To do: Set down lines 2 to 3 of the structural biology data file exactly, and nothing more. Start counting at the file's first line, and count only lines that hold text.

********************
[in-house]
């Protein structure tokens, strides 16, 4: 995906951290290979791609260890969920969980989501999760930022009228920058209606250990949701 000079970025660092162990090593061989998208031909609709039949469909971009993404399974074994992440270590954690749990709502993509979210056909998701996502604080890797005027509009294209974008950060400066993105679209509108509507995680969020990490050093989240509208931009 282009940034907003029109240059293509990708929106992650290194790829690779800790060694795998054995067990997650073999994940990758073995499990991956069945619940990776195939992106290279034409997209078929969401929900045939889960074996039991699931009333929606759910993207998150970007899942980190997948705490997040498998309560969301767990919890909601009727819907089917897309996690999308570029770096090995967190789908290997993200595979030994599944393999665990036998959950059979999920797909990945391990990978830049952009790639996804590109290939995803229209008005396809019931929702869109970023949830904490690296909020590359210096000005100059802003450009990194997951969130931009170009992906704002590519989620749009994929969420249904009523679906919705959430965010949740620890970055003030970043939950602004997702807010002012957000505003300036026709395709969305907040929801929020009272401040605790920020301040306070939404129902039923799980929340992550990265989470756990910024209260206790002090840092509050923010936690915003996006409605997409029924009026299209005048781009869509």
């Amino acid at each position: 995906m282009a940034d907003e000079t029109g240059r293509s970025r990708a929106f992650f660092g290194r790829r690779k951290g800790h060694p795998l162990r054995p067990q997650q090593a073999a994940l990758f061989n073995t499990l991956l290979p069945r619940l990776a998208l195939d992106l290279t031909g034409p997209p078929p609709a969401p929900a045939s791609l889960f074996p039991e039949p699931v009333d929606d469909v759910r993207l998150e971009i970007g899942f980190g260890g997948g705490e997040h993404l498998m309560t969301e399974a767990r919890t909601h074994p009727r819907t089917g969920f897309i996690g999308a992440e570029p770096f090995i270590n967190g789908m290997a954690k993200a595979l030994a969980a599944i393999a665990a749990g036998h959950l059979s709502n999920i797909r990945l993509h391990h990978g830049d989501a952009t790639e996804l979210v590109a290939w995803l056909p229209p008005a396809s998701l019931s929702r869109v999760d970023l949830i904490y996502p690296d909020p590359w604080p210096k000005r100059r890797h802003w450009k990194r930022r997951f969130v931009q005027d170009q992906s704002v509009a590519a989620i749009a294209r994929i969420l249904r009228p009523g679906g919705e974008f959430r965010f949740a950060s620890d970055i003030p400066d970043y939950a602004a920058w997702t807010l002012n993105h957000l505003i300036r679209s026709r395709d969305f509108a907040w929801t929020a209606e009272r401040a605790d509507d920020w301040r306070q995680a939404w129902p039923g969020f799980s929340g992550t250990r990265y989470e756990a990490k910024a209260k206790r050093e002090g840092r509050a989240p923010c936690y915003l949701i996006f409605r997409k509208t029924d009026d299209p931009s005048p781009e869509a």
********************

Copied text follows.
């Protein structure tokens, strides 16, 4: 995906951290290979791609260890969920969980989501999760930022009228920058209606250990949701 000079970025660092162990090593061989998208031909609709039949469909971009993404399974074994992440270590954690749990709502993509979210056909998701996502604080890797005027509009294209974008950060400066993105679209509108509507995680969020990490050093989240509208931009 282009940034907003029109240059293509990708929106992650290194790829690779800790060694795998054995067990997650073999994940990758073995499990991956069945619940990776195939992106290279034409997209078929969401929900045939889960074996039991699931009333929606759910993207998150970007899942980190997948705490997040498998309560969301767990919890909601009727819907089917897309996690999308570029770096090995967190789908290997993200595979030994599944393999665990036998959950059979999920797909990945391990990978830049952009790639996804590109290939995803229209008005396809019931929702869109970023949830904490690296909020590359210096000005100059802003450009990194997951969130931009170009992906704002590519989620749009994929969420249904009523679906919705959430965010949740620890970055003030970043939950602004997702807010002012957000505003300036026709395709969305907040929801929020009272401040605790920020301040306070939404129902039923799980929340992550990265989470756990910024209260206790002090840092509050923010936690915003996006409605997409029924009026299209005048781009869509």
């Amino acid at each position: 995906m282009a940034d907003e000079t029109g240059r293509s970025r990708a929106f992650f660092g290194r790829r690779k951290g800790h060694p795998l162990r054995p067990q997650q090593a073999a994940l990758f061989n073995t499990l991956l290979p069945r619940l990776a998208l195939d992106l290279t031909g034409p997209p078929p609709a969401p929900a045939s791609l889960f074996p039991e039949p699931v009333d929606d469909v759910r993207l998150e971009i970007g899942f980190g260890g997948g705490e997040h993404l498998m309560t969301e399974a767990r919890t909601h074994p009727r819907t089917g969920f897309i996690g999308a992440e570029p770096f090995i270590n967190g789908m290997a954690k993200a595979l030994a969980a599944i393999a665990a749990g036998h959950l059979s709502n999920i797909r990945l993509h391990h990978g830049d989501a952009t790639e996804l979210v590109a290939w995803l056909p229209p008005a396809s998701l019931s929702r869109v999760d970023l949830i904490y996502p690296d909020p590359w604080p210096k000005r100059r890797h802003w450009k990194r930022r997951f969130v931009q005027d170009q992906s704002v509009a590519a989620i749009a294209r994929i969420l249904r009228p009523g679906g919705e974008f959430r965010f949740a950060s620890d970055i003030p400066d970043y939950a602004a920058w997702t807010l002012n993105h957000l505003i300036r679209s026709r395709d969305f509108a907040w929801t929020a209606e009272r401040a605790d509507d920020w301040r306070q995680a939404w129902p039923g969020f799980s929340g992550t250990r990265y989470e756990a990490k910024a209260k206790r050093e002090g840092r509050a989240p923010c936690y915003l949701i996006f409605r997409k509208t029924d009026d299209p931009s005048p781009e869509a």